There are some people in life who are so positive and driven, they speak their success into existence—people who literally will themselves into good fortune and triumph.
Such is the case with G.O.O.D. Music emcee, Big Sean.
Since 2007, the Detroit native has released five projects, four of which include the phrase “Finally Famous” in the title. Five years, a successful debut album and millions of dollars later, Sean is indeed finally famous.
This is where his latest opus, Detroit, opens. On the mixtape intro, ‘Higher,’ Sean confidently raps about his current success, mindful that he’s far removed from his early career beginnings.
“Tomorrow never seemed so close / and life aint what it seem no mo.’
‘Til I was standing next to Puff and Hov, off the French coast / a million dollars never seemed so broke.”
While it’s evident that Sean is aware of how in demand he is, as the braggadocios bars are aplenty, it doesn’t come off as annoying or exasperating. This is mostly because not once on the entire project does he focus the attention solely on himself. Big Sean tactfully mixes top-notch, original production with grade A features, making Detroit as well-assembled as Voltron, sharing the success with his collaborators in the process.
Out of 18 tracks, there are only 5 that don’t feature other artists. And even on those five records, the production is so supreme that the focus is never 100 percent on Big Sean. ‘How it Feel,’ arguably one of the project’s best tracks, is a perfect example. Produced by Mano 4 Treated Crew, the soulful sample of Barry White’s ‘Hung up in Your Love’ is so well executed that it’s almost as if Sean is there simply to compliment the beat with vocal garnish, and nothing else.
The other 13 tracks, including 3 commentary skits by Common, Young Jeezy and Snoop Dogg, all feature a well put together list of artists who, for the most part, don’t disappoint. On ‘24K of Gold,’ Sean trades bars with J. Cole over melodic production by frequent collaborator, Key Wayne, while ‘100’ sees him lyrically sparring with two of Hip-Hop’s elite lyricists, Royce Da 5’9 and Kendrick Lamar.
Interestingly enough, though, the tape’s best song might be the Jhene Aiko-assisted ‘I’m Gonna Be,’ on which Sean elects to sing, as opposed to rap. Although perplexing, as Jhene’s soft, soothing, voice could have easily carried the song on its own, the unexpected duet actually works. This was definitely a risk for Sean to take, but one that paid off, providing one of the project’s brightest spots.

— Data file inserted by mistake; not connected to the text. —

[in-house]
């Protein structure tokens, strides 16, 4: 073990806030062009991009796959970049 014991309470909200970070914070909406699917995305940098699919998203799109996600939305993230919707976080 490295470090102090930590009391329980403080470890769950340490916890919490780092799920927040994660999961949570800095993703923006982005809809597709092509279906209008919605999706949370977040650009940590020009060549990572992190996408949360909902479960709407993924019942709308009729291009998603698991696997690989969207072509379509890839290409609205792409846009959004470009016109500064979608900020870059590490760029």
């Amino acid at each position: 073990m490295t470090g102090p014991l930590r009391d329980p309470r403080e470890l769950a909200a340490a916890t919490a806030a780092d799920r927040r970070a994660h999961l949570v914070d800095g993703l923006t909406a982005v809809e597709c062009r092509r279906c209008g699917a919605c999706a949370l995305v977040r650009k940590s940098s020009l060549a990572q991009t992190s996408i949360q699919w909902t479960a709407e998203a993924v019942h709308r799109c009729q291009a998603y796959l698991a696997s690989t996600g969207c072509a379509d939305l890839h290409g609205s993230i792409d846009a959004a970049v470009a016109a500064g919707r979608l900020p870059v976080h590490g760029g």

The tape isn’t perfect, though. Both ‘Woke Up,’ featuring Say it Aint Tone, Early Mac, Mike Posner and James Fantleroy, as well as ‘Do What I Gotta Do,’ featuring Tyga, could have been left on the cutting room floor. The Hit-Boy-produced ‘Once Bitten, Twice Shy’ also seemed to be a pitfall, as Sean’s sing-song flow didn’t quite deliver here.
Detroit is the perfect time stamp for where Big Sean is in his career right now. While it’s not his best mixtape, or as good as his Finally Famous album, the project is a strong effort and displays the self-assurance we’ve come to see from the emcee lately on tracks like “Mercy” and “Clique.”
Like his boss, Kanye West, Big Sean has managed to rap his way from out of the shadow of his mentor and onto the brink of superstardom. With an untitled album scheduled to be released before year’s end and Cruel Summer right around the corner, Sean’s Finally Famous mantra is no longer just a motivational saying; it’s true.
Download Big Sean’s Detroit here.
Brandon Neasman is a freelance writer who has penned articles for both national and regional publications, including usweekly.com and the Hard Rock Hotel’s Las Vegas magazine. A graduate from Florida A&M University, Brandon is an editor at mostlyjunkfood.com and a graphic designer for the Gannett Company, Inc. You can follow him on Twitter at @Bnease.